Item and Group

 
Indexes Percent change from-
Dec.
2016
Jan.
2017
Feb.
2017
Feb.
2016
Dec.
2016
Jan.
2017

Expenditure category

 
 

All items

230.476 232.155 232.491 2.2 0.9 0.1

All items (1967=100)

688.567 693.581 694.586 - - -

Food and beverages

242.856 242.524 242.266 -0.6 -0.2 -0.1

Food

242.580 242.117 242.088 -0.6 -0.2 0.0

Food at home

233.374 232.695 232.648 -2.5 -0.3 0.0

Food away from home

250.838 250.726 250.726 2.3 0.0 0.0

Alcoholic beverages

245.213 246.802 243.173 -0.7 -0.8 -1.5

Housing

237.767 240.097 240.382 2.2 1.1 0.1

Shelter

298.542 300.959 301.142 2.0 0.9 0.1

Rent of primary residence(1)

317.296 317.668 318.021 2.3 0.2 0.1

Owners' equiv. rent of residences(1)(2)

304.582 304.947 304.978 2.1 0.1 0.0

Owners' equiv. rent of primary residence(1)(2)

304.582 304.947 304.978 2.1 0.1 0.0

Fuels and utilities

197.760 202.833 203.417 7.7 2.9 0.3

Household energy

155.622 160.768 161.380 6.8 3.7 0.4

Energy services(1)

158.554 163.895 164.534 6.9 3.8 0.4

Electricity(1)

150.375 154.025 154.027 -0.7 2.4 0.0

Utility (piped) gas service(1)

157.948 165.549 167.158 20.7 5.8 1.0

Household furnishings and operations

91.290 91.776 92.163 -2.2 1.0 0.4

Apparel

82.776 85.121 86.958 -3.2 5.1 2.2

Transportation

179.811 182.556 180.859 6.7 0.6 -0.9

Private transportation

176.640 179.380 177.223 7.3 0.3 -1.2

Motor fuel

211.678 223.642 211.378 42.5 -0.1 -5.5

Gasoline (all types)

209.568 221.456 209.239 42.6 -0.2 -5.5

Gasoline, unleaded regular(3)

200.589 212.045 200.295 44.8 -0.1 -5.5

Gasoline, unleaded midgrade(3)(4)

236.527 250.531 236.133 35.4 -0.2 -5.7

Gasoline, unleaded premium(3)

236.886 248.844 236.313 31.7 -0.2 -5.0

Medical care

495.526 492.224 492.667 4.7 -0.6 0.1

Recreation(5)

105.603 107.772 111.345 0.1 5.4 3.3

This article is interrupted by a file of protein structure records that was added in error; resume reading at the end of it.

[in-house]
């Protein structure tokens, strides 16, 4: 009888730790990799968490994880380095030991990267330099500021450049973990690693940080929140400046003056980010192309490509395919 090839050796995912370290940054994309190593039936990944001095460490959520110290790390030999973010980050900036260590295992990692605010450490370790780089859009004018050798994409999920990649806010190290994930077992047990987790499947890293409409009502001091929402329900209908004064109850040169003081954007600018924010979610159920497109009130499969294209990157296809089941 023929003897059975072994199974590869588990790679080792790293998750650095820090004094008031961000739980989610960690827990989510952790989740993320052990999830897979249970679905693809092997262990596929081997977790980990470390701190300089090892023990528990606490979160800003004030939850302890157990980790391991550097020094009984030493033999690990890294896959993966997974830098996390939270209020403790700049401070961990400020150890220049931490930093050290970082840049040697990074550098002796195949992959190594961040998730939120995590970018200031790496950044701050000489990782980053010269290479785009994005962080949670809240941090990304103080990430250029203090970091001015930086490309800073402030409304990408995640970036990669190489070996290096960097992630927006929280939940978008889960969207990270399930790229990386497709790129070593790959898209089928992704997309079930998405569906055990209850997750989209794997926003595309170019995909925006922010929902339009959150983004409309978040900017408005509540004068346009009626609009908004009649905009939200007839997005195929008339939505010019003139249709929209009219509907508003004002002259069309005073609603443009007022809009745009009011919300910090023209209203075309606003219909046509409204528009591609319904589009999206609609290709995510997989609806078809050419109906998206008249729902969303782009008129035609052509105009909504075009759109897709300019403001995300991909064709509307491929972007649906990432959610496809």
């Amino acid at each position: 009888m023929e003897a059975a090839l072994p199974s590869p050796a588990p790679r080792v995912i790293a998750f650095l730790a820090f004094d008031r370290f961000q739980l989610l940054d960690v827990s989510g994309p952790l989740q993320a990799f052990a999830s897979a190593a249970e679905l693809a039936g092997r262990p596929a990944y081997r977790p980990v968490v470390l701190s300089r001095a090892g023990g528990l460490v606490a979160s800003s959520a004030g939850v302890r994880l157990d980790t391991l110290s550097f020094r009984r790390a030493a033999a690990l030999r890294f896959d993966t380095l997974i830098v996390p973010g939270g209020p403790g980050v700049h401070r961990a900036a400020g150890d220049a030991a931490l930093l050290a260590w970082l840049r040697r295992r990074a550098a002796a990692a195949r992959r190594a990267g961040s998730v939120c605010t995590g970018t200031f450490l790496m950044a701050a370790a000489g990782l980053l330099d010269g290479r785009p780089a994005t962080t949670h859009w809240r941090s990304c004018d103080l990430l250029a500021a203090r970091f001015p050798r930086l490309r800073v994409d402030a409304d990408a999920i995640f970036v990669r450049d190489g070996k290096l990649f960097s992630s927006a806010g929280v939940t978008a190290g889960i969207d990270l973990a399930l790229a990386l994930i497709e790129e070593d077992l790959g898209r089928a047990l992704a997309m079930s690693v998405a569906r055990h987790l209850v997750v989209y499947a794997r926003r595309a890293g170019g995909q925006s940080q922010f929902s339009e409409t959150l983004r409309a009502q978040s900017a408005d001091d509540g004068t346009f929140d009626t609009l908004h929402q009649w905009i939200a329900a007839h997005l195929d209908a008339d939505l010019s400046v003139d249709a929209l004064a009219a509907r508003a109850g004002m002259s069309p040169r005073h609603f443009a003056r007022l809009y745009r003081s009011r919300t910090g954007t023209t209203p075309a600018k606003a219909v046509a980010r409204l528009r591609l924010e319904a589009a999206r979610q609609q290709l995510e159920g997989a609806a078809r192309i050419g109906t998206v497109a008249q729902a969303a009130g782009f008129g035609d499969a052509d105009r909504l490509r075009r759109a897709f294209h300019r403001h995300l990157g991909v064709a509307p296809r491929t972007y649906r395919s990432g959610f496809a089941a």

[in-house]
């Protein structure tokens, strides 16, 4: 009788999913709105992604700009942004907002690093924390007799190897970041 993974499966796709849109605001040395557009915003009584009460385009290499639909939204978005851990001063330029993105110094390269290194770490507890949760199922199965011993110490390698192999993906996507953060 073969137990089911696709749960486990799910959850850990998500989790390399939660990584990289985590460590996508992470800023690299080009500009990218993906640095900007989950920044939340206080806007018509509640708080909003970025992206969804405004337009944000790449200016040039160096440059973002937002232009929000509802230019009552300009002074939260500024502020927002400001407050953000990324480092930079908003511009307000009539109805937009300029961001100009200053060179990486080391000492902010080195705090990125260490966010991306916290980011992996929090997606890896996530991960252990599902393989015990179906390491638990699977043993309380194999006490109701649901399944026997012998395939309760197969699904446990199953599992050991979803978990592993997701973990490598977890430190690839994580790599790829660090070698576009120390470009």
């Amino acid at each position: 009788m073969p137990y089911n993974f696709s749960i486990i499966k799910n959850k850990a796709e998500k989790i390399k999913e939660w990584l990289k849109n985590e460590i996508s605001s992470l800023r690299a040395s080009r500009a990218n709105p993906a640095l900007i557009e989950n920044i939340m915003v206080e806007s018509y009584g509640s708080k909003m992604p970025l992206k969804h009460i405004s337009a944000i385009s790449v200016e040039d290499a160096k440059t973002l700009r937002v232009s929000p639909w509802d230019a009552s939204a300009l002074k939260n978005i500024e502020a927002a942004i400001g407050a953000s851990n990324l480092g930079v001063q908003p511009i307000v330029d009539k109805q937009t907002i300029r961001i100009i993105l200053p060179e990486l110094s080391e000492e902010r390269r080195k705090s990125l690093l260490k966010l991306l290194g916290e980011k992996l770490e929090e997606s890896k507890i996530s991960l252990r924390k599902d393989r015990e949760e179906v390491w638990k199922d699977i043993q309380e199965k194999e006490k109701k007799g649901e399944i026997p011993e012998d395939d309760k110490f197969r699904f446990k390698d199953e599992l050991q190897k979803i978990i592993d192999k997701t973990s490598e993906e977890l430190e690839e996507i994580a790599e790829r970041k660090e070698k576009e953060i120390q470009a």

Education and communication(5)

145.202 145.522 145.495 1.9 0.2 0.0

Other goods and services

388.371 385.260 384.379 0.5 -1.0 -0.2
 

Commodity and service group

 
 

All items

230.476 232.155 232.491 2.2 0.9 0.1

Commodities

163.691 165.286 164.788 1.1 0.7 -0.3

Commodities less food & beverages

123.894 126.184 125.614 2.5 1.4 -0.5

Nondurables less food & beverages

163.117 167.297 165.539 7.5 1.5 -1.1

Durables

87.191 87.967 88.288 -3.5 1.3 0.4

Services

293.889 295.630 296.790 2.8 1.0 0.4
 

Special aggregate indexes

 
 

All items less medical care

219.093 220.993 221.324 2.0 1.0 0.1

All items less shelter

207.529 208.956 209.346 2.3 0.9 0.2

Commodities less food

128.216 130.512 129.859 2.4 1.3 -0.5

Nondurables

203.396 205.431 204.382 2.7 0.5 -0.5

Nondurables less food

168.507 172.564 170.693 6.8 1.3 -1.1

Services less rent of shelter(2)

304.185 305.271 307.536 3.6 1.1 0.7

Services less medical care services

278.419 280.617 281.815 2.5 1.2 0.4

Energy

177.059 184.835 180.462 20.5 1.9 -2.4

All items less energy

237.418 238.546 239.321 1.2 0.8 0.3

All items less food and energy

237.317 238.739 239.664 1.5 1.0 0.4

Footnotes
(1) This index series was calculated using a Laspeyres estimator. All other item stratum index series were calculated using a geometric means estimator.
(2) Index is on a December 1982=100 base.
(3) Special index based on a substantially smaller sample.
(4) Indexes on a December 1993=100 base.
(5) Indexes on a December 1997=100 base.
 

- Data not available.
Note: Index applies to a month as a whole, not to any specific date. Data not seasonally adjusted.
 

 

Last Modified Date: Wednesday, March 15, 2017